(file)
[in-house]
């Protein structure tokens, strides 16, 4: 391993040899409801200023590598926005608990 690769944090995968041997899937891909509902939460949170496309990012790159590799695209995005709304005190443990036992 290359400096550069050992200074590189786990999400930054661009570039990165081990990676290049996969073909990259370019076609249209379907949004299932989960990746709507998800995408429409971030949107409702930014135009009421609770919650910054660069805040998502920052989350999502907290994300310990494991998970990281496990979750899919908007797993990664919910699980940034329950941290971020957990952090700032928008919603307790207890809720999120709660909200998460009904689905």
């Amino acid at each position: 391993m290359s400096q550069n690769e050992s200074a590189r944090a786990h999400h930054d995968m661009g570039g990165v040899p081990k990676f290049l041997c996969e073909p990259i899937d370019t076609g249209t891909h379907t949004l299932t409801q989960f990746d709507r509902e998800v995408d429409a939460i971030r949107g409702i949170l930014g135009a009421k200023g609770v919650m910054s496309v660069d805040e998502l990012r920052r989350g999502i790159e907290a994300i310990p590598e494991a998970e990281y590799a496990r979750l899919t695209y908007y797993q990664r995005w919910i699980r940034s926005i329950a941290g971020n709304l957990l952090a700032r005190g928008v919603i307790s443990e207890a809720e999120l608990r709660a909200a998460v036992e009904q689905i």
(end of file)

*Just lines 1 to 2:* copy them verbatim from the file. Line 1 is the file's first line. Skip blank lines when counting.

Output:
[in-house]
């Protein structure tokens, strides 16, 4: 391993040899409801200023590598926005608990 690769944090995968041997899937891909509902939460949170496309990012790159590799695209995005709304005190443990036992 290359400096550069050992200074590189786990999400930054661009570039990165081990990676290049996969073909990259370019076609249209379907949004299932989960990746709507998800995408429409971030949107409702930014135009009421609770919650910054660069805040998502920052989350999502907290994300310990494991998970990281496990979750899919908007797993990664919910699980940034329950941290971020957990952090700032928008919603307790207890809720999120709660909200998460009904689905």